Second Post!

Hello Friends!
I hope everyone’s summer has been going well. Here in the ISC I have been productive in synthesizing my new unnatural amino acid protyro. This UAA has the ability to “click” onto other molecules, meaning it has an alkyne group that is able to link to other alkynes, azides, etc. Creating protyro has been an adventure by itself. The actual synthesis is six steps, that involve a variety of organic reactions such as brominations, reductions, nitrations, and deprotections. I have attempted the synthesis twice now. The first time the reactions were going well until the second to last reaction, which was a malonic ester synthesis done via a microwave. When doing a microwave reaction, one needs to add a stir bar to allow a thorough microwaving, but I had forgotten about this fact. After finishing the microwaving, my professor informed me that I had forgot the stir bar, so I added the stir bar and re-microwaved. It is tough to know whether this is what caused the reaction to fail, but after I ran a column, I generated very little product. I decided to start over with precursor that I saved. This time I successfully completed (or thought I had successfully completed) all six steps. I tried to take a H NMR of the final product, and even though they say twelfth time is the charm, all twelve of my attempts were to no avail. This may be due to the fact that I had created very little product, or that the UAA was just difficult in general to read. I tried to NMR in various solvents: CDCL3, Methanol-D4, and even D2O. I decided to go ahead and insert protyro into GFP Waldo, a dimer GFP hybrid, where the UAA was inserted into the 151st residue. Despite having an “iffy” product, my confidence in this insertion lowered once our lab realized our comp cells were tainted. Comp cells are cells whose plasmids are easily edited, and this insertion and selection is done via inserting  antibiotic resistance, namely Ampicillin and Chloramphenicol. Without going into too much detail, we found antibiotics inherent in the bacteria, which means many of our bacteria colonies could be contaminated. Over the course of the next few days, my goal is to successfully synthesize protyro, which means having high yields for each of the synthesis steps.
My time with Florence the fluorimeter has been intriguing, yet tiresome. I have done over a hundred scans of different proteins with my AzoBenzene compound, many of these with varying solutions such as PBS buffer and 1X tris buffer. I have seen many interesting traits from the fluorimeter, but handling the data can be overwhelming. Each scan produces several hundred data points, all of which have to be transferred onto a separate excel sheet and compiled. While this is a very necessary part of my research, I have become weary of the constant scans, and I’m worried I have become inundated with graphs on lines.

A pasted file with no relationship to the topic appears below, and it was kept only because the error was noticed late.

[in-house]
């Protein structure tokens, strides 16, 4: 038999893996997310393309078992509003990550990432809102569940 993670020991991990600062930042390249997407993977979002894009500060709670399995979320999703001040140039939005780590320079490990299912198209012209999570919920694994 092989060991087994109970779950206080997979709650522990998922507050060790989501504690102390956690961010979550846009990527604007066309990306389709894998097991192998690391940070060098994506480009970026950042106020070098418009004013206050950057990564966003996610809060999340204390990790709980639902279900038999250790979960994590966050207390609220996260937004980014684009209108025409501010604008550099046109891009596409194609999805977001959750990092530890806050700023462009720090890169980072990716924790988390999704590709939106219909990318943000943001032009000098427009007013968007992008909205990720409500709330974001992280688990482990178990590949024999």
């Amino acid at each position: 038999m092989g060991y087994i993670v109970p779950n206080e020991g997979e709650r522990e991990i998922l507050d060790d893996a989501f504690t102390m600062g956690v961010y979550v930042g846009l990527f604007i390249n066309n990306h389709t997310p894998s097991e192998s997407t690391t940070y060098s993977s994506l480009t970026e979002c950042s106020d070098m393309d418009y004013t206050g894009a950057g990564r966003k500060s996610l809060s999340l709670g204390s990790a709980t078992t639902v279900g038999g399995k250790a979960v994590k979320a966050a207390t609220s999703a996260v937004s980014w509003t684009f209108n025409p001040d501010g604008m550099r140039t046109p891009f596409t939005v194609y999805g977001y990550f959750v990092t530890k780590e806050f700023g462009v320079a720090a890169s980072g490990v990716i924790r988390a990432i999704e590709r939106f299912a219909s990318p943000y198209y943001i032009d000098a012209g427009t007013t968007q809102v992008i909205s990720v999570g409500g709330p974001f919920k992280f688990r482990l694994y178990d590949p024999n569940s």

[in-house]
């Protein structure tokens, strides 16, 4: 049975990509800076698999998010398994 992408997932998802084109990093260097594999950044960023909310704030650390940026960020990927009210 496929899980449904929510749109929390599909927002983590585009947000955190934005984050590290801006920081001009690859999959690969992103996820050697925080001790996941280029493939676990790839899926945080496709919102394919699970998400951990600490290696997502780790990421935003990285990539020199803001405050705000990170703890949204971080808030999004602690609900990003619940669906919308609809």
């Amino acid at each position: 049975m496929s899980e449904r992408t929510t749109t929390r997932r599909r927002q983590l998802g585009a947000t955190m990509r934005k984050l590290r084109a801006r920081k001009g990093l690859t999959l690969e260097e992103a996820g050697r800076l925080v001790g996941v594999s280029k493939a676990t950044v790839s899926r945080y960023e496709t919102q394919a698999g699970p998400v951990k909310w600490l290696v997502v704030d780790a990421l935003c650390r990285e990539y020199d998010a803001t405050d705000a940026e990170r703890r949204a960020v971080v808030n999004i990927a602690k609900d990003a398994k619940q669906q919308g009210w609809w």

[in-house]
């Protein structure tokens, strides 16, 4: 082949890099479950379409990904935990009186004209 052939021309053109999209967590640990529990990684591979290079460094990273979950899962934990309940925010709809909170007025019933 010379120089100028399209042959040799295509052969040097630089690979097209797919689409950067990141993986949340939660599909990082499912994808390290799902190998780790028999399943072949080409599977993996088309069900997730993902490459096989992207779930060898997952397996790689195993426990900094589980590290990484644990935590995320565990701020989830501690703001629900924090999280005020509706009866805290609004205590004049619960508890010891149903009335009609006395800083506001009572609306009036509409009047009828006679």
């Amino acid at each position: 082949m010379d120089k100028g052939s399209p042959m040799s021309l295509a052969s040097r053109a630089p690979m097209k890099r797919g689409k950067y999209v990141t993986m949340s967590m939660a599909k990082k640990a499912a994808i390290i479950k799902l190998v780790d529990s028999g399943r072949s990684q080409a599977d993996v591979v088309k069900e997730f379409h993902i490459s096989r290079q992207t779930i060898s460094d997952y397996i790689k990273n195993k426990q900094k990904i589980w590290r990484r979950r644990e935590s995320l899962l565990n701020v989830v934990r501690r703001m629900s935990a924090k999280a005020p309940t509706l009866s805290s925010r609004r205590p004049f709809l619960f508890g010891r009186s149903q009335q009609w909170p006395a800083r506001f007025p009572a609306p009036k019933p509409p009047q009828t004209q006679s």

I have much more information and results to come in the next few days so stay posted, and thanks for reading!

Zebra Finch Axons: Calcium Imaging and More!


This is sadly my first blog post regarding actual lab work and data thus far. The delay has been caused by orienting myself with several new techniques, experiments, and culturing protocols that have been optimized this summer. Now that I am finally in the groove of things, I feel it necessary to share my experience!

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La Sauceda: A Case Study in Projects of Historical Memory in Cádiz

Since I left for Cádiz, the focus of my research project changed  from evaluating the efficacy of the 2007 Law of Historical Memory to focusing on a specific historical memory project that I had several opportunities to interact with during my study abroad. This project revolved around the exhumation and commemoration of the victims of Franco’s army at the village of La Sauceda in Andalucía, near the boarder of the provinces Cádiz and Málaga. While the inefficiencies of the Law of Historical Memory were still relevant to my discussion of the project at La Sauceda, I decided to more broadly evaluate all of the challenges that the project faced, along with the reasons for which the project has been successful .

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Start of the third week and back to performing CAT ELISAs. I am constantly reminded of how important getting the details right is to successful experimentation. Some of these details that I have failed to remember or perfect in past and current CAT ELISAs are: making sure the protease inhibitor tablets have completely dissolved in the lysis buffer before adding the lysis buffer to the plates, inverting the CAT Enzyme Working Dilution tube multiple times and pipetting the solution up and down to try to ensure a uniform distribution of CAT Enzyme within throughout the solution, making sure the cold centrifuge is set at 4˚ Celsius, checking the multi-channel pipette to ensure that each pipette tip has actually taken up solution, loading the sample trays in the CAT ELISA plate in the correct orientation so the plate reader will read them, and famously (from my first attempt at a CAT ELISA), not using working dilutions as washing buffers. These are only small parts of the CAT ELISA procedure, but remembering and performing them makes all the difference in the world.

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